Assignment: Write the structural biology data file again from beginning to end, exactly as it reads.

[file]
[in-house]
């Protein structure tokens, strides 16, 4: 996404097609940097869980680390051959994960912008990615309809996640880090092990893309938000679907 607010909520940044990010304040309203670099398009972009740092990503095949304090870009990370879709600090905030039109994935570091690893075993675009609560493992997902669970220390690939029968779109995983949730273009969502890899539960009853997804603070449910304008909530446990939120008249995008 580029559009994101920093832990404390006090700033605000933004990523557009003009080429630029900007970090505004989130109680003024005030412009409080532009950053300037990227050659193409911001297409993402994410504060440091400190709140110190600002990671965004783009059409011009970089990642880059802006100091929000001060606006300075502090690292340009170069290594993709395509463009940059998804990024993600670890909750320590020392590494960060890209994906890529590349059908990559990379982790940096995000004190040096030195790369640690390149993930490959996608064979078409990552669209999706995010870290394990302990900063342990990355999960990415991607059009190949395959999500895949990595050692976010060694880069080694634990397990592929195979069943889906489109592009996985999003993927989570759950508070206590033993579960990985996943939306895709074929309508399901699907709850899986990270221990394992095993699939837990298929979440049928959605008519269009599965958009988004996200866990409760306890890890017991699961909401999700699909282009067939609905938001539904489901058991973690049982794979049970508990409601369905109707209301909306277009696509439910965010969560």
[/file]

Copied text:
[in-house]
């Protein structure tokens, strides 16, 4: 996404097609940097869980680390051959994960912008990615309809996640880090092990893309938000679907 607010909520940044990010304040309203670099398009972009740092990503095949304090870009990370879709600090905030039109994935570091690893075993675009609560493992997902669970220390690939029968779109995983949730273009969502890899539960009853997804603070449910304008909530446990939120008249995008 580029559009994101920093832990404390006090700033605000933004990523557009003009080429630029900007970090505004989130109680003024005030412009409080532009950053300037990227050659193409911001297409993402994410504060440091400190709140110190600002990671965004783009059409011009970089990642880059802006100091929000001060606006300075502090690292340009170069290594993709395509463009940059998804990024993600670890909750320590020392590494960060890209994906890529590349059908990559990379982790940096995000004190040096030195790369640690390149993930490959996608064979078409990552669209999706995010870290394990302990900063342990990355999960990415991607059009190949395959999500895949990595050692976010060694880069080694634990397990592929195979069943889906489109592009996985999003993927989570759950508070206590033993579960990985996943939306895709074929309508399901699907709850899986990270221990394992095993699939837990298929979440049928959605008519269009599965958009988004996200866990409760306890890890017991699961909401999700699909282009067939609905938001539904489901058991973690049982794979049970508990409601369905109707209301909306277009696509439910965010969560």